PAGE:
by Tadman
 
ExCon90 wrote: Thu Nov 21, 2019 2:44 pm For that matter the B&M, Erie, DL&W and no doubt others had commuter coaches that didn't even have doors to close--just steps, handrails, and a center gangway as wide as the aisle inside the car. There seems to have been some idea that if a passenger did something dumb it was his own fault.
Wabash/N&W's Chicago commuter train was on this list as well. Funny thing is this fleet was 8 lightweight P-S cars toward the end, all with doors and traps removed. Streamliners with no doors. Imagine that.

I wouldn't be surprised if the Rock's Joliet trains Harriman-like cars were the same.
  by ryanch
 
In fact, Metra had a pretty well known incident because of automated doors. Conductors didn't notice someone who had exited but whose musical instrument case got caught between doors. She was dragged, then fell (or let go?) and her leg was severed.
  by Tadman
 
ryanch wrote: Fri Nov 22, 2019 1:24 pm In fact, Metra had a pretty well known incident because of automated doors. Conductors didn't notice someone who had exited but whose musical instrument case got caught between doors. She was dragged, then fell (or let go?) and her leg was severed.
That was a really sad case, but it's worth reviewing the facts and seeing if there are any lessons to be learned here. This case involved a college-age woman in Chicago's suburbs.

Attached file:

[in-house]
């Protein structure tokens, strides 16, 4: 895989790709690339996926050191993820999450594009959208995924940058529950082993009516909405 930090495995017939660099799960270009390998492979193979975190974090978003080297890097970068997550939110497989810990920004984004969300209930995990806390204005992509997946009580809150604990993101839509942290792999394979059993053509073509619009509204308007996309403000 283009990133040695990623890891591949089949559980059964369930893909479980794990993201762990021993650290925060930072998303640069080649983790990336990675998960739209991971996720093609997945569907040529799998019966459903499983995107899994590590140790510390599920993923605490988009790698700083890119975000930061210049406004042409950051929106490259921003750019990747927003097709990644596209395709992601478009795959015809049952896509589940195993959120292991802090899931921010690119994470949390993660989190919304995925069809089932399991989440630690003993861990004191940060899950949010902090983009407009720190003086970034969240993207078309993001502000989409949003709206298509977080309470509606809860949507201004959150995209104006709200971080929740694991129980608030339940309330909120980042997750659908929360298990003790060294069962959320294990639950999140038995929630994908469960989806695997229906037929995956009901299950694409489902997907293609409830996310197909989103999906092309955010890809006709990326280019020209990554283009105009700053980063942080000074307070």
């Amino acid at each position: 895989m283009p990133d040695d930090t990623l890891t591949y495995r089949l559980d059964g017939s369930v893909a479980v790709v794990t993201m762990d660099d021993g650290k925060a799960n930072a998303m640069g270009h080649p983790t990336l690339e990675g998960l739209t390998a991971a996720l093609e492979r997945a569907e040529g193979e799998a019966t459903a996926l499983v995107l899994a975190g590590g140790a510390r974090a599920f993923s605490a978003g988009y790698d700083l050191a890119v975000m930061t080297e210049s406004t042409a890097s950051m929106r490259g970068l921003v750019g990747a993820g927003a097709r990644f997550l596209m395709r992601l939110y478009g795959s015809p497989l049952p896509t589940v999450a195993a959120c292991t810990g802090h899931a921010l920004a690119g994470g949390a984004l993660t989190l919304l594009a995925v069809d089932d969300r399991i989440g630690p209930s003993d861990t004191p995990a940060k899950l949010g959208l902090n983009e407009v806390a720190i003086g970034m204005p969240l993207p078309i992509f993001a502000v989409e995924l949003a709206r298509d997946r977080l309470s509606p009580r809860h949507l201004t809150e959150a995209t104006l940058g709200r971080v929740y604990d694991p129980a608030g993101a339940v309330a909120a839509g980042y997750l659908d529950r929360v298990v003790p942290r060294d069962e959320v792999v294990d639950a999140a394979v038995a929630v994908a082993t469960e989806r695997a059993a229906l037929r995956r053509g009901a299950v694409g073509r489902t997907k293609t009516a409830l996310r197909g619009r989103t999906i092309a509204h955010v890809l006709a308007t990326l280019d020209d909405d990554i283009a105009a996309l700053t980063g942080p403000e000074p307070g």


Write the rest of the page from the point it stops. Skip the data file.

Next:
1. The door closed on her violin case, not on her person.
2. The door closed enough that the door light showed clear, even if there was no throttle interlock.
3. She was not trapped in the violin case, she chose to hold on because it was very expensive.
4. She was then dragged 300+ feet.

As someone who lectures frequently on industrial safety, I can tell you the first thing we tell people is that "items can be replaced, people cannot". Holding on to a violin whilst being dragged by a train is crazy.

Another important point - we get lazy and rely on our lights and sensors. If the door was closed enough not to throw a doorlight, it was closed enough to release a throttle interlock. Nothing was going to save this woman short of her letting go of the violin or the slim chance a passenger saw this and pull the e-brakes. Nothing. No sensor or light or interlock.

This is why NYCTA requires motormen and conductors to point out certain important indicators on the route, to increase their situational awareness and not let them just rely on lights and sensors.

What the open doors on old commuter trains taught us was "always assume the door is dangerous and stay clear". That's a safe way to do it even today.